My only issue with this TV’s audio, aside from a few signs of cabinet vibration during huge bass moments at high volume, is the absence of upfiring drivers. This is clearly a better-sounding system than that of the OLED+936, but it doesn’t tick that native Dolby Atmos box. I’m interested to see if, and how, Philips and B&W can address this on the next generation.
Not surprisingly, the images that accompany this classleading audio performance are as spectacular and accomplished as those of the OLED+936. Sharpness and detailing are extreme, doing stellar justice – without looking artificial – to the textural beauty found throughout the 4K Blu-rays of both Tenet and Blade Runner 2049.
Upscaled images also look thrillingly detailed, while Philips’ excellent Pure Cinema Motion processing reduces panel judder without making the picture so smooth that it no longer looks cinematic.
Colours are vivid, rich and deliver all kinds of futuristic spectacle with Blade Runner 2049’s heady mix of bold neon lighting and toxin-infused daylight colour schemes. Yet there’s exceptional tonal subtlety to go with the punch, Roger Deakins’ Oscar-winning cinematography is in safe hands here.
Black levels achieve the depth and neutrality we’ve come to expect from OLED technology – and this remains stable and convincing at all times, with no sudden flickers or slides into grey. This is remarkable considering the intense blacks are being achieved alongside the brightness lift associated with the latest premium OLED panel.
Contrary to the philosophy of previous Philips OLEDs, which focused on using processing to boost the intensity of bright HDR peaks, the 65OLED+986 takes the extra brightness of its new panel and uses it to amp up fullscreen impact. In fact, at the time of writing, Philips is crafting the brightest fullscreen OLED images in town.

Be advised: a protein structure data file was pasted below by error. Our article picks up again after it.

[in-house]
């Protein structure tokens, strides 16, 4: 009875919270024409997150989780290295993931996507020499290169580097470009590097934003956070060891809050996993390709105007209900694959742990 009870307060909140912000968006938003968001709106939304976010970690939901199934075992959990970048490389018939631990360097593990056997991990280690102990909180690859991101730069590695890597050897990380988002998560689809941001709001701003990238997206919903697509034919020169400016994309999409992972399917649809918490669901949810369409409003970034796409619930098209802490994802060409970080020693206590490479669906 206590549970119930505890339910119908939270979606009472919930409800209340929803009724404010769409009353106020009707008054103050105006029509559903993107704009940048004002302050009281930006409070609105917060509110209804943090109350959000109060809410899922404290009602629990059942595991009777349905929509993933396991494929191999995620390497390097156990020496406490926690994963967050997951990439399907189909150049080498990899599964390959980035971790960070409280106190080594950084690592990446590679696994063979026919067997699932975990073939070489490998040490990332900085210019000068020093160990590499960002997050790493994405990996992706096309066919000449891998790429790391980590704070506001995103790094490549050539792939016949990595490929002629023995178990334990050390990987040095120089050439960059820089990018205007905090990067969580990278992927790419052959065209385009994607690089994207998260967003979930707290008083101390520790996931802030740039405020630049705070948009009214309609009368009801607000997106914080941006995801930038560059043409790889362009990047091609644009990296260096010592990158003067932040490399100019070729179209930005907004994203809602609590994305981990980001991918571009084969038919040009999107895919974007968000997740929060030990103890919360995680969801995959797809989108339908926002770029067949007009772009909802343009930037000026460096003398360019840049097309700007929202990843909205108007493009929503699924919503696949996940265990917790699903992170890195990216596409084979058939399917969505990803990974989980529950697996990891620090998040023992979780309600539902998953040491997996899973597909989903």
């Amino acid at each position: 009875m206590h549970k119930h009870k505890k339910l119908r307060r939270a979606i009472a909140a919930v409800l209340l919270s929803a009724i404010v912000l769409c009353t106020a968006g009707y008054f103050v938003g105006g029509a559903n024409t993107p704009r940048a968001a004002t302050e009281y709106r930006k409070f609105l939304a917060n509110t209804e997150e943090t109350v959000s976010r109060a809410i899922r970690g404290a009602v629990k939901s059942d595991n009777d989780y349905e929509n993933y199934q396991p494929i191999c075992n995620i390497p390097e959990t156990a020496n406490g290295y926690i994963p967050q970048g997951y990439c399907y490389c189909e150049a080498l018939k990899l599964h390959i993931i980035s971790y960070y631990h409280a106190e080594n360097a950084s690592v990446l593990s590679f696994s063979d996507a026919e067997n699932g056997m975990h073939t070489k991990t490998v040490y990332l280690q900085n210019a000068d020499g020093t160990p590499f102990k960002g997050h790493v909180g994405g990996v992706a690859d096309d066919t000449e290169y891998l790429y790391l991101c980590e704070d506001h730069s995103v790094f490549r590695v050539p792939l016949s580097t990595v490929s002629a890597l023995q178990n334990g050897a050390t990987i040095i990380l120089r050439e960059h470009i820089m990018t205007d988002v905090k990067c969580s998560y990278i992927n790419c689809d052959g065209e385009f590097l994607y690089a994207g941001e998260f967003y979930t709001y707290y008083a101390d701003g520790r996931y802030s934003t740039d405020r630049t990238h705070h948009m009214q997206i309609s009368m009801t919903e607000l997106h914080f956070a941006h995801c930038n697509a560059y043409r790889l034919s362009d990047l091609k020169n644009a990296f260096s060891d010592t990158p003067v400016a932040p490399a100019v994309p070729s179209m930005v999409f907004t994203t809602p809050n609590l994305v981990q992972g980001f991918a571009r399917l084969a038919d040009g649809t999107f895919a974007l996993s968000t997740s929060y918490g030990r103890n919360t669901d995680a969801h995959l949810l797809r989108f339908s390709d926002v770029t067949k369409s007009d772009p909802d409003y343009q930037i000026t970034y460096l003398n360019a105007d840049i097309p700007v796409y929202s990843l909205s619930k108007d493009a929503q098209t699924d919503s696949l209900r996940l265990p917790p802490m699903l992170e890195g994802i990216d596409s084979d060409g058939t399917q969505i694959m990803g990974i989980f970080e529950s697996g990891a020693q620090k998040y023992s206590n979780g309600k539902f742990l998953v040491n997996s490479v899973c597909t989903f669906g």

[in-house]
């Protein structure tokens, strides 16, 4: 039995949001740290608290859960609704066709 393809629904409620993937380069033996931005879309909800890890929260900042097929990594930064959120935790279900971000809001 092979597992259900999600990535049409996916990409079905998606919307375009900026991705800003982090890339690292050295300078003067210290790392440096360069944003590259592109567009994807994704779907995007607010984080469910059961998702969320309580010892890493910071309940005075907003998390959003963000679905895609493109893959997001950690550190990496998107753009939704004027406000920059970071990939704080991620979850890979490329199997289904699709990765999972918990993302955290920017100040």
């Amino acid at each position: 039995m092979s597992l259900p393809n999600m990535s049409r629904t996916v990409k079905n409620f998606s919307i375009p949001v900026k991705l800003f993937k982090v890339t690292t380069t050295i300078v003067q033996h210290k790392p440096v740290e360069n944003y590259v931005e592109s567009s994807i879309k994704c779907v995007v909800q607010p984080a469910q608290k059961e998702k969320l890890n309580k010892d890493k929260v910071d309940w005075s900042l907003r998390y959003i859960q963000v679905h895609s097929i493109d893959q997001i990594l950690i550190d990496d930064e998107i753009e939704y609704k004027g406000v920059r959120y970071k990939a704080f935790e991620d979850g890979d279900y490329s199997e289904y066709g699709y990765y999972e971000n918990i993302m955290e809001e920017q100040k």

While it’s worth learning your way around the TV’s labyrinthine settings menus so you can tone down some of the more heavy-handed processing tools, one big advantage this model offers over Philips’ more affordable OLED806 range is that it delivers more consistently satisfying and well-balanced visuals out of the box.
Hard to resist
So we come to the £ asking price. That’s a whole grand more expensive than the 65OLED+936, even though the cheaper TV delivers the same picture quality and a still remarkably potent B&W-designed speaker set.
This is food for thought. However, if money happens to be no object then the gorgeous floorstanding design and stellar combination of power, dynamism and finesse from this TV’s larger, more direct sound system may prove hard to resist. In fact, if you’re typically attracted to high-concept offerings from the likes of Bang & Olufsen and Loewe, you might even consider this Philips something of a bargain
There's no other remotely mainstream TV out there that better combines pictorial splendour, near separates-level audio and an exquisite design. But there's a premium price for it.
Best PHILIPS 65OLED+986 prices ?
See also TOP Televisions
and The best OLED TV deals 2022: get an awesome OLED at the lowest price
4K: Yes. 3,840 x 2,160 HDR: Yes. HDR10; HLG; HDR10+ (with HDR10+ Adaptive); Dolby Vision TUNER: Yes. Freeview HD; generic satellite CONNECTIONS: 4 x HDMI inputs; 3 x USB; RF port; optical digital audio output; Ethernet; headphone output, SOUND (CLAIMED): 3 x 24W BRIGHTNESS (CLAIMED): N/A CONTRAST RATIO (CLAIMED): N/A 4K/120 PLAYBACK: Yes DIMENSIONS (OFFSTAND): 1,449(w) x 1,057(h) x 142(d)mm WEIGHT (OFFSTAND): 38kg
FEATURES: Ambilight; Wi-Fi; Bluetooth; P5 Gen 5 picture processing engine; built-in speaker enclosure with 3 x 4in bass/mid and 3 x tweeters; Dolby Atmos sound; Android TV smarts; 2 x HDMI 2.1 inputs; Perfect Natural Motion; AI PQ mode
TENET: A good 4K disc to have around, not least because its tricksy timetravel plotting benefits from a rewatch or two. Shot by writer/director Christopher Nolan on IMAX 70mm cameras – his trademark – Tenet scrubs up extraordinarily well on Ultra HD Blu-ray, serving up scene after scene of format-defining detail.